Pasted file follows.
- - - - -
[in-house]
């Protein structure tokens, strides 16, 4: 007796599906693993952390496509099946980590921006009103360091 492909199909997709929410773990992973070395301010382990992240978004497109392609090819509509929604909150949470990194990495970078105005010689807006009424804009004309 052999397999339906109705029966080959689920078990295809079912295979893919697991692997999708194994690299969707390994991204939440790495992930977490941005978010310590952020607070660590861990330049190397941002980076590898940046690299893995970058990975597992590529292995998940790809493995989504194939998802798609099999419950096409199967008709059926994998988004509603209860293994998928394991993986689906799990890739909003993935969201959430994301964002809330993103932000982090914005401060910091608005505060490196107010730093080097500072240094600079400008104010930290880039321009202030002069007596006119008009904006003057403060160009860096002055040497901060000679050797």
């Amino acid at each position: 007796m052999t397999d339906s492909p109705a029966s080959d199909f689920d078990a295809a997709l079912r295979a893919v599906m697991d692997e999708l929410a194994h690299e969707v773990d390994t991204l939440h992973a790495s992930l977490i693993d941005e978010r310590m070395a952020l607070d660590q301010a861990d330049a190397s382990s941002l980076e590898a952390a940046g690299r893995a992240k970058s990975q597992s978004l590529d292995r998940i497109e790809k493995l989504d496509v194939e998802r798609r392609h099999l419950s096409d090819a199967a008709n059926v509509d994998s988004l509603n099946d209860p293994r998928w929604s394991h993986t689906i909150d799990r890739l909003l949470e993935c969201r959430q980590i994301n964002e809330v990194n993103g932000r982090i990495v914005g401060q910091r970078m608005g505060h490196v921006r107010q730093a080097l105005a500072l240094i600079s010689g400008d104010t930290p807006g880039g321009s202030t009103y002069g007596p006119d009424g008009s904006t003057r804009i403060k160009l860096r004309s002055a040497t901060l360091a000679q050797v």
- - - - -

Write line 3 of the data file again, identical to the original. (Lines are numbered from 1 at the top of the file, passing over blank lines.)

């Amino acid at each position: 007796m052999t397999d339906s492909p109705a029966s080959d199909f689920d078990a295809a997709l079912r295979a893919v599906m697991d692997e999708l929410a194994h690299e969707v773990d390994t991204l939440h992973a790495s992930l977490i693993d941005e978010r310590m070395a952020l607070d660590q301010a861990d330049a190397s382990s941002l980076e590898a952390a940046g690299r893995a992240k970058s990975q597992s978004l590529d292995r998940i497109e790809k493995l989504d496509v194939e998802r798609r392609h099999l419950s096409d090819a199967a008709n059926v509509d994998s988004l509603n099946d209860p293994r998928w929604s394991h993986t689906i909150d799990r890739l909003l949470e993935c969201r959430q980590i994301n964002e809330v990194n993103g932000r982090i990495v914005g401060q910091r970078m608005g505060h490196v921006r107010q730093a080097l105005a500072l240094i600079s010689g400008d104010t930290p807006g880039g321009s202030t009103y002069g007596p006119d009424g008009s904006t003057r804009i403060k160009l860096r004309s002055a040497t901060l360091a000679q050797v």